the Little Red Reviewer

Archive for the ‘short stories’ Category

With a Little Help, by Cory Doctorow

published in 2011

where I got it: received review copy from the author

why I read it: I is a Doctorow Fangirl.

Cory Doctorow is my favorite kind of futurenaut, one who is only a few years ahead of his time. His ideas are easily possible with existing technology, or nearly so.  And that is equally wonderful and terrifying.

If you’ve been following Doctorow on Boingboing, twitter, or his posts on Publishers Weekly, you know he’s been experimenting with Self Publishing.  Selfpub/epub/newpub is looking more and more to be the way of the future, and what better way to figure out how it all works than to dive in, head first? Alright, maybe not head first, as Doctorow has been publishing his writings under creative commons with everything downloadable on his website for years now.

What better way to experiment with self publishing, twitter marketing, print on demand, skipping the bookstore all together than by doing a short story volume with stories that involve the future of bookstores and publishing, arguements over systems transparencies, spam, 3D printing, gold farming, rogue AIs, and how google really works and then self publish it?   I told you my word for 2011 was going to be meta. Reading With a Little Help was a blast, as was reading about the situations the stories had originally been written for and how this lovely little volume came to exist in the first place.

at first blush, this looks like a book for nerds. It is, and it isn’t.  There’s plenty of old school tech jokes and plenty of new abbreviations that I couldn’t figure out.  Instead of cyberpunk-esque technobabble or Neal Stephenson infodumps, Doctorow keeps everything easy to understand, inviting even. I think if my Mom read this she’d feel confident enough to hop on Twitter or Facebook tomorrow. I should never let my Mom read this.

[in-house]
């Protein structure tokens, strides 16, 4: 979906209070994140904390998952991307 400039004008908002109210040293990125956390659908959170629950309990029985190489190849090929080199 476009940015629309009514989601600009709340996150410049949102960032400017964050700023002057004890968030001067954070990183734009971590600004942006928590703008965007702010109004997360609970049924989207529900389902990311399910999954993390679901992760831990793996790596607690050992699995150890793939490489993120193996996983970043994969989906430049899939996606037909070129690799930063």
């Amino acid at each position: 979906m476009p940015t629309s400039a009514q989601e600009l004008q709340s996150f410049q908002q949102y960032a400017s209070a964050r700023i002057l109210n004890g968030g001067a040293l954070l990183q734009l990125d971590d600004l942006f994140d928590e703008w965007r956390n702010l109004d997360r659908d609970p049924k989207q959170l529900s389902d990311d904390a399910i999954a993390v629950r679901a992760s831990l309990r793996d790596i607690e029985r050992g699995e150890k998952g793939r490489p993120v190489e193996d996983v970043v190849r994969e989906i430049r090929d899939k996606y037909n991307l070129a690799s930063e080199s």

Some of these stories made me chuckle. Many of them caused my jaw to drop and my eyes to get all big and a thin whisper of “Holy Fuck” to escape my mouth. All of them made me think. And that, I believe, is the point. Read the rest of this entry »

You don’t read VanderMeer, you experience it, you swim through it, you breathe it, you smell it.  anyone who knows me knows that is one of the highest compliments I can give anything.  I made my way through The Third Bear, sometimes meandering, sometimes biting my nails, sometimes swimming through the salty surf.  Wherever VanderMeer took me, it wasn’t where I was expected. Most of these stories start out light if strange, and then the light turns to dark and the strange only gets perfectly stranger. They are startling and surreal, and much Lovecraftian deliciousness abounds.

So spoiled on epic series and 800+ page books, it’s no surprise I often have a tough time with short stories. What happened before? what happens next? who are these people? where the hell are we?  I don’t know what specifically I need for a short story to work for me, but I know VanderMeer does it.  Most of the stories contained in The Third Bear are told in first person, often by people who are at a crossroads – they’ve done something horrible, or they are about to.

I was happily surprised at how much of The Third Bear worked for me. On the rare occasion that I do pick up a book of short stories, I expect a bell curve of enjoyment: a few stories will knock my socks off, most of them will be OK, and a few will suck.  The Third Bear worked out pretty much like this: One entry didn’t do it for me, and the rest knocked my socks off to one extent or another. There is a reason I can’t say no to Jeff VanderMeer.

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FTC Stuff

some of the books reviewed here were free ARCs supplied by publishers/authors/other groups. Some of the books here I got from the library. the rest I *gasp!* actually paid for. I'll do my best to let you know what's what.